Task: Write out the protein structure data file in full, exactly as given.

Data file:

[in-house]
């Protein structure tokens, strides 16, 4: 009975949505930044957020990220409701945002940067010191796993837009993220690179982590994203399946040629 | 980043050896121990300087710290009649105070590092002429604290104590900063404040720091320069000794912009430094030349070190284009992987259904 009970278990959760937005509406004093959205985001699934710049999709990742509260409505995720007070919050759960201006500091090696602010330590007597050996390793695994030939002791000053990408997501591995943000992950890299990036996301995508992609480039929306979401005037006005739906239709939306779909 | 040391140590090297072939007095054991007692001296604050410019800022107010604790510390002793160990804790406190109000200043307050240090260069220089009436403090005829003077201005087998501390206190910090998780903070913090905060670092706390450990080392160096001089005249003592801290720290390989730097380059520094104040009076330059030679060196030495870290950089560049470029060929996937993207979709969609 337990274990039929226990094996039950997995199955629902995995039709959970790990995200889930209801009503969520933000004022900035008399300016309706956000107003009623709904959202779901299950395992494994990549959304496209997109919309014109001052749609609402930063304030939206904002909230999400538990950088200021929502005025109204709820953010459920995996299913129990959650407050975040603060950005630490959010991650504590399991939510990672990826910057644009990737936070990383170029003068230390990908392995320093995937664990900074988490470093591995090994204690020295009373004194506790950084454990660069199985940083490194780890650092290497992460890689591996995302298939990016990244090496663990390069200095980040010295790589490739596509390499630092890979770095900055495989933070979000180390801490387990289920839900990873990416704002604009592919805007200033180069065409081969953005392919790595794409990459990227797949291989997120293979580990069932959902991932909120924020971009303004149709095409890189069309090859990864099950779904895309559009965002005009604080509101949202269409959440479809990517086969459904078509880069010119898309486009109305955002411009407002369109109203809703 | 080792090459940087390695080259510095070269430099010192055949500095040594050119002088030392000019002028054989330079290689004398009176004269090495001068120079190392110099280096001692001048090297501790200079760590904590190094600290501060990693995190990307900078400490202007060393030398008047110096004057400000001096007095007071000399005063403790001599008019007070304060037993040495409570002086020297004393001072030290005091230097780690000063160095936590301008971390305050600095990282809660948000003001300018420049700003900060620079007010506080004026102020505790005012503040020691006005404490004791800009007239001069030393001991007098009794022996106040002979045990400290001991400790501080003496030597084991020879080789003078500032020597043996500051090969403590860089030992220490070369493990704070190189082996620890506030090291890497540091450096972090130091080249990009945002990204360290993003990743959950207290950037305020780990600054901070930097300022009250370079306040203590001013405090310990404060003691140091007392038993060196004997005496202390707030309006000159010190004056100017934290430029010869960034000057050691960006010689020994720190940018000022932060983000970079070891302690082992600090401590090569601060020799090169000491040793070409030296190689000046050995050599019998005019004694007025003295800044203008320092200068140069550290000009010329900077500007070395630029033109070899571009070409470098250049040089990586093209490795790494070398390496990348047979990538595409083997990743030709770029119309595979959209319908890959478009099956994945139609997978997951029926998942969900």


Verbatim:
[in-house]
């Protein structure tokens, strides 16, 4: 009975949505930044957020990220409701945002940067010191796993837009993220690179982590994203399946040629 | 980043050896121990300087710290009649105070590092002429604290104590900063404040720091320069000794912009430094030349070190284009992987259904 009970278990959760937005509406004093959205985001699934710049999709990742509260409505995720007070919050759960201006500091090696602010330590007597050996390793695994030939002791000053990408997501591995943000992950890299990036996301995508992609480039929306979401005037006005739906239709939306779909 | 040391140590090297072939007095054991007692001296604050410019800022107010604790510390002793160990804790406190109000200043307050240090260069220089009436403090005829003077201005087998501390206190910090998780903070913090905060670092706390450990080392160096001089005249003592801290720290390989730097380059520094104040009076330059030679060196030495870290950089560049470029060929996937993207979709969609 337990274990039929226990094996039950997995199955629902995995039709959970790990995200889930209801009503969520933000004022900035008399300016309706956000107003009623709904959202779901299950395992494994990549959304496209997109919309014109001052749609609402930063304030939206904002909230999400538990950088200021929502005025109204709820953010459920995996299913129990959650407050975040603060950005630490959010991650504590399991939510990672990826910057644009990737936070990383170029003068230390990908392995320093995937664990900074988490470093591995090994204690020295009373004194506790950084454990660069199985940083490194780890650092290497992460890689591996995302298939990016990244090496663990390069200095980040010295790589490739596509390499630092890979770095900055495989933070979000180390801490387990289920839900990873990416704002604009592919805007200033180069065409081969953005392919790595794409990459990227797949291989997120293979580990069932959902991932909120924020971009303004149709095409890189069309090859990864099950779904895309559009965002005009604080509101949202269409959440479809990517086969459904078509880069010119898309486009109305955002411009407002369109109203809703 | 080792090459940087390695080259510095070269430099010192055949500095040594050119002088030392000019002028054989330079290689004398009176004269090495001068120079190392110099280096001692001048090297501790200079760590904590190094600290501060990693995190990307900078400490202007060393030398008047110096004057400000001096007095007071000399005063403790001599008019007070304060037993040495409570002086020297004393001072030290005091230097780690000063160095936590301008971390305050600095990282809660948000003001300018420049700003900060620079007010506080004026102020505790005012503040020691006005404490004791800009007239001069030393001991007098009794022996106040002979045990400290001991400790501080003496030597084991020879080789003078500032020597043996500051090969403590860089030992220490070369493990704070190189082996620890506030090291890497540091450096972090130091080249990009945002990204360290993003990743959950207290950037305020780990600054901070930097300022009250370079306040203590001013405090310990404060003691140091007392038993060196004997005496202390707030309006000159010190004056100017934290430029010869960034000057050691960006010689020994720190940018000022932060983000970079070891302690082992600090401590090569601060020799090169000491040793070409030296190689000046050995050599019998005019004694007025003295800044203008320092200068140069550290000009010329900077500007070395630029033109070899571009070409470098250049040089990586093209490795790494070398390496990348047979990538595409083997990743030709770029119309595979959209319908890959478009099956994945139609997978997951029926998942969900």